Copper is essential for electric vehicles (EV). It is used in the electric motors, batteries, inverters, wiring and in charging stations because of its durability, malleability, reliability and superior electrical conductivity.
Copper will play a major role in the EV boom as new models are being developed and global regulations are increasingly pushing for EV adoption. As EVs and charging stations continue to become more widespread and affordable, a significant amount of copper will be required to power this technology.
- IEI Report - Plug-In Electrical Vehicle Forecast: 2016-2025 [PDF - 0.5Kb]
A report by the Edison Electric Institute and the Institute for Electric Innovation (EEI/IEI) outlines a sales forecast for plug-in electric vehicles (PEV) and charging stations in the U.S. through 2025.
- Fact Sheet: Copper Drives Electric Vehicles [PDF - 1.5Mb]
This fact sheet provides data on electric vehicle market demand and the implications for charging infrastructure. It also outlines the major role that copper plays in electric vehicle technology.
- Infographic: How Copper Drives Electric Vehicles [PDF - 61Kb]
This infographic shows how copper is used in electric vehicles and forecasts future growth in this market.
- The Road to Sustainable Mobility is Paved with Copper [PDF - 2Mb]
This case study examines the development of the electric vehicle industry and outlines copper’s role in electric vehicle technology and charging infrastructure.
- On the Road with Ricardo and Cars That Think
Global engineering provider Ricardo is behind vehicles that help businesses grow, improve air quality at airports, and even drive you to work while you relax and read the morning paper.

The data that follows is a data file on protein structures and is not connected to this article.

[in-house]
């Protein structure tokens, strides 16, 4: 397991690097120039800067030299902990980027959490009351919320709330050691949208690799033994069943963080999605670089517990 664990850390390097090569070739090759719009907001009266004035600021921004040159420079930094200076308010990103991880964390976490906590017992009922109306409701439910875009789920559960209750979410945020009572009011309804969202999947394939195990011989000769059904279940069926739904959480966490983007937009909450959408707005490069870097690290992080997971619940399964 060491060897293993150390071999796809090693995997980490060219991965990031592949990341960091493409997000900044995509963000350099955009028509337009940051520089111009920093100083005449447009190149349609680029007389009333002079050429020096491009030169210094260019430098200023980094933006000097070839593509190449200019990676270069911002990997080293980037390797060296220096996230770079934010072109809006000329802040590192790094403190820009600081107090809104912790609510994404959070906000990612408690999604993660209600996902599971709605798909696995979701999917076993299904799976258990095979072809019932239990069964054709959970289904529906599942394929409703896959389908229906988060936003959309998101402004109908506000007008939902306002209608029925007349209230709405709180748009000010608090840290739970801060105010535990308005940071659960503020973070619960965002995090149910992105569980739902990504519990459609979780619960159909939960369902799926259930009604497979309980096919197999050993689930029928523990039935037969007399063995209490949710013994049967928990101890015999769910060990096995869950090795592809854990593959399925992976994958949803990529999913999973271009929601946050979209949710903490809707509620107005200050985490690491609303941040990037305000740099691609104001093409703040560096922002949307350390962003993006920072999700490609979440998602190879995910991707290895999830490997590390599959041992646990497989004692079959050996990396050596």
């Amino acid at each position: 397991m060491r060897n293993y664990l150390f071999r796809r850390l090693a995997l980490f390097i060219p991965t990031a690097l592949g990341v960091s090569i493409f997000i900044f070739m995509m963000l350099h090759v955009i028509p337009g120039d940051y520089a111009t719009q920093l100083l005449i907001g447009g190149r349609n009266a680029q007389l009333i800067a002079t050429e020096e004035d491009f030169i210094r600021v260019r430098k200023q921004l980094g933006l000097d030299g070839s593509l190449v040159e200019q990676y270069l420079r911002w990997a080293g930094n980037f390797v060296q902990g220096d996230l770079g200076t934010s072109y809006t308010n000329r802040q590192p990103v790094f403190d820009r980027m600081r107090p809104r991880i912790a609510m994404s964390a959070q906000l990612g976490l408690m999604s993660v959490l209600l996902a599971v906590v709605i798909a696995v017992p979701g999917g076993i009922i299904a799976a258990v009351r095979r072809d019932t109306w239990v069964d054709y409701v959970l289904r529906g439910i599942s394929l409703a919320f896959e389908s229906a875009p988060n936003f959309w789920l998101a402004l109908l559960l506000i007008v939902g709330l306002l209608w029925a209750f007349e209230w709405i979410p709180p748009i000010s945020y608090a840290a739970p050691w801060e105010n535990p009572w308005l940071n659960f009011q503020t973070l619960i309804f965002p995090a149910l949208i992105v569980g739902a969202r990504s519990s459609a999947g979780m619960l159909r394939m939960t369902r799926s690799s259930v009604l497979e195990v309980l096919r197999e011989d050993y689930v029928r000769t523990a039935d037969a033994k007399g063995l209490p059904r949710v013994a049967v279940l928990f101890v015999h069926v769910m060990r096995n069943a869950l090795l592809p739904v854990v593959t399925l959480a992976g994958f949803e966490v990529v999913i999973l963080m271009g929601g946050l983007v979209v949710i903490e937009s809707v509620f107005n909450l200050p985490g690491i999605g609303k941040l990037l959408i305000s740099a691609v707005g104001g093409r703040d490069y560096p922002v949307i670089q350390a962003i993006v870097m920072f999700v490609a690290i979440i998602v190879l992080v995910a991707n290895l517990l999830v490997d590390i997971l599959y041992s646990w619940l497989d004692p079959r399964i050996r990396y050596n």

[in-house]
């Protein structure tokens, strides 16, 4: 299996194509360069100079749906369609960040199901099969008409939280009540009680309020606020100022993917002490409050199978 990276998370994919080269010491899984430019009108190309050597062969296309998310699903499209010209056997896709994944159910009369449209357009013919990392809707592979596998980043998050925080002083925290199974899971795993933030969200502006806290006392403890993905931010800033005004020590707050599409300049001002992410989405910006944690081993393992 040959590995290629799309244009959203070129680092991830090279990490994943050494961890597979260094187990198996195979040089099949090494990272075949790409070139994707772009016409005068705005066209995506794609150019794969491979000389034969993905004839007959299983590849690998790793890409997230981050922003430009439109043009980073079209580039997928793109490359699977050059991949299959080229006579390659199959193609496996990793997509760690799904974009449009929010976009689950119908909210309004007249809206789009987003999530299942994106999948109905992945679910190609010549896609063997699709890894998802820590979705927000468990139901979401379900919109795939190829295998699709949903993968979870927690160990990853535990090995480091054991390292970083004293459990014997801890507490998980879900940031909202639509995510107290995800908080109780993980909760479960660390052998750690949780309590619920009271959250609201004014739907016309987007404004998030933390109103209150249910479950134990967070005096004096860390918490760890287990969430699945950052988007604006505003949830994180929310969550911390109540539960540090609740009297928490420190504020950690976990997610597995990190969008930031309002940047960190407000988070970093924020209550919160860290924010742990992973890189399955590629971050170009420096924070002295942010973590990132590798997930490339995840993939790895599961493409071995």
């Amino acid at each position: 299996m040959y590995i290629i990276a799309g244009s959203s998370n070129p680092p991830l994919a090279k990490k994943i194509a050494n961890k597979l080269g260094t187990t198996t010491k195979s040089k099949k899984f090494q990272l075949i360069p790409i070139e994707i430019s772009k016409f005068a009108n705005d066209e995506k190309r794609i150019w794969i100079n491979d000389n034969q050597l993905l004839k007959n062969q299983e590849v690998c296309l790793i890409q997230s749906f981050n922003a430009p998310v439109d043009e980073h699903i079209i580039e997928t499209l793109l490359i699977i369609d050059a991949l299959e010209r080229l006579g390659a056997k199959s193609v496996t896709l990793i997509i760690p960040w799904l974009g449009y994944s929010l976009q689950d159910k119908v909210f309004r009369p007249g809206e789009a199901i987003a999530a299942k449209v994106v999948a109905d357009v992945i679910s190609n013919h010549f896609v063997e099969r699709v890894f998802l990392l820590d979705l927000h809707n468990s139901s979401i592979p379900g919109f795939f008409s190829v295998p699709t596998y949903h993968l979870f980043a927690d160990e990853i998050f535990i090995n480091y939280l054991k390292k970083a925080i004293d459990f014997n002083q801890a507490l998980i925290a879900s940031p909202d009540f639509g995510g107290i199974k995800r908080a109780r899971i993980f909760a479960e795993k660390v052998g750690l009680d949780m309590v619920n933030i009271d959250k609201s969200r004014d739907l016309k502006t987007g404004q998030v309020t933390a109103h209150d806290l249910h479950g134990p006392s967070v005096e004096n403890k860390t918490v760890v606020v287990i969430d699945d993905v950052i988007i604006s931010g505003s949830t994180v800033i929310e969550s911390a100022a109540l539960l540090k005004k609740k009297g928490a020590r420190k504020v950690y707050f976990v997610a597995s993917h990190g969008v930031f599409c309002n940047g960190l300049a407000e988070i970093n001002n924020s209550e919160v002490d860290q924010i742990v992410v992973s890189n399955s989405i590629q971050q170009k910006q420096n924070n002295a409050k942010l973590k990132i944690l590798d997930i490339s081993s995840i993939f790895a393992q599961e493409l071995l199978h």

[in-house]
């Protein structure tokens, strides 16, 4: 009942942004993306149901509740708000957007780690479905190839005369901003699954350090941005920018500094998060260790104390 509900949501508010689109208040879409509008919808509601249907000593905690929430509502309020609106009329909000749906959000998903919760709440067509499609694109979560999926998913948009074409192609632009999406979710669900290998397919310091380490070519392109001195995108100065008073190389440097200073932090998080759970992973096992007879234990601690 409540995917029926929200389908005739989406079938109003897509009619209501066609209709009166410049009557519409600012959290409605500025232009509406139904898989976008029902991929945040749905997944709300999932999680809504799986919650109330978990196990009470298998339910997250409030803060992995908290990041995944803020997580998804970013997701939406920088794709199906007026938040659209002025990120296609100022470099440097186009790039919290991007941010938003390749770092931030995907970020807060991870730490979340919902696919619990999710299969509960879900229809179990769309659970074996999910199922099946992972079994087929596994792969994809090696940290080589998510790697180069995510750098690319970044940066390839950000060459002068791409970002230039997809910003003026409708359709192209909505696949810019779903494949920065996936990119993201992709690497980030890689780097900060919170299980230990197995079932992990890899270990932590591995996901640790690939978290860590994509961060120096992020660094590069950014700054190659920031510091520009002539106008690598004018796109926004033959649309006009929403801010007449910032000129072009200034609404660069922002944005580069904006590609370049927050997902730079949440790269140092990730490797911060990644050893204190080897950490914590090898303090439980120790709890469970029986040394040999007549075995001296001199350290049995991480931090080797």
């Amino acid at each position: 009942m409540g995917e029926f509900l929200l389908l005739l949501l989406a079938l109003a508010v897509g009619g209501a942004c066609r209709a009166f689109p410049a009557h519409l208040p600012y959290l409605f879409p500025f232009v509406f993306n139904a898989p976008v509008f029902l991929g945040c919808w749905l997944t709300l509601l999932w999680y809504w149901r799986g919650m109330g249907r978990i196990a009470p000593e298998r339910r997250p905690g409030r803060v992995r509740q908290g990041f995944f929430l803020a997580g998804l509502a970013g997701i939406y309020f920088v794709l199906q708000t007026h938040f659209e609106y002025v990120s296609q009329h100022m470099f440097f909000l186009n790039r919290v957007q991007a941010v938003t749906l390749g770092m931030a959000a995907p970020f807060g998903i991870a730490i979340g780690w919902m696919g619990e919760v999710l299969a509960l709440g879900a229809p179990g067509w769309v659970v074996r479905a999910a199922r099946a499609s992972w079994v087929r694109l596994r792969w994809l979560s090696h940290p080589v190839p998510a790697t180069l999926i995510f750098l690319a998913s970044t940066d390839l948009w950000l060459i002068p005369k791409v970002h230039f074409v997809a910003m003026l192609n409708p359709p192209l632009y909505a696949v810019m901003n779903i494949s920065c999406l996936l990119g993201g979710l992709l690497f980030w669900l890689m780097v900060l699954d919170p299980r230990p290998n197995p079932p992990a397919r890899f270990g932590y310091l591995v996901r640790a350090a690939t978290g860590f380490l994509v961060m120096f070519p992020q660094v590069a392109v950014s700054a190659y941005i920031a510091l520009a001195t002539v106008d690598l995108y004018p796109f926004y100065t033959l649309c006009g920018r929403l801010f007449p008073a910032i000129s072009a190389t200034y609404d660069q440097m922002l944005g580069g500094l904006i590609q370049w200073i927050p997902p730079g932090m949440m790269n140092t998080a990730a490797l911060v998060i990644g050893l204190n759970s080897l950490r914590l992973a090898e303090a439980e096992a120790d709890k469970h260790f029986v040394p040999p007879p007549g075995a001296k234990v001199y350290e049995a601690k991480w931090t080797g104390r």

- Copper Delivers Energy, Power and Speed
This video shows how a copper rotor can improve the performance of electric and hybrid-electric vehicles with examples of companies using this technology.
- Copper Improves the Performance of Induction Motors
As automotive manufacturers view their options for reducing fuel consumption and emissions, electrical propulsion becomes more attractive. Historically, internal permanent magnet (IPM) motors have been a popular motor design.
- The Value of Using Cast Copper Induction Motors in Hybrid and Plug-in Electric Vehicles
The Copper Development Association recommends the copper induction motor over the permanent magnet motor when choosing an electric motor for a Hybrid (HEV) or Plug-in Hybrid (PHEV) electric vehicle.
- Making a Good Thing Better
While major automakers have received lots of attention for their hybrid and electric vehicles, a couple of Michigan companies have quietly achieved success selling after-market systems for passenger cars and commercial vehicles.
- Copper Is on Board as 2011 Detroit Auto Show Electrifies Visitors
The 2011 North American International Auto Show in Detroit was electrifying for copper stakeholders. Get the latest from automotive heads, show visitors and the media.
- Automakers Face Challenges on the Road to Electrification
There seem to be as many opinions on the electric evolution currently underway in the automotive industry as there are experts. What seems clear is that, ultimately, the move toward vehicle electrification is going to have a positive impact on the copper industry.
- FEV: Putting Electrification to the Test
Gary Rogers, Chief Executive Officer and President of FEV, Inc., talks about the company's beginnings and its unique role in the evolution of the automotive industry toward vehicle electrification. Several key projects developed in the company's North American Technical Center are highlighted.
- AVL and Electrification: A Discussion With Jerry Klarr
Jerry Klarr, Director of Hybrid Programs at AVL, recently took time out of his schedule to discuss the company's role in vehicle electrification and the important role of copper in new automotive technologies.
- Copper Applications in Electrical: Electric Vehicles
Electric and hybrid electric vehicles have reached a new level of development with introductions by Chrysler, Ford, General Motors, Honda and Toyota. Because an electric motor is used as the primary propulsion source, these vehicles will have a much higher copper content than a conventional vehicle which currently averages about 55 pounds of copper and copper alloys.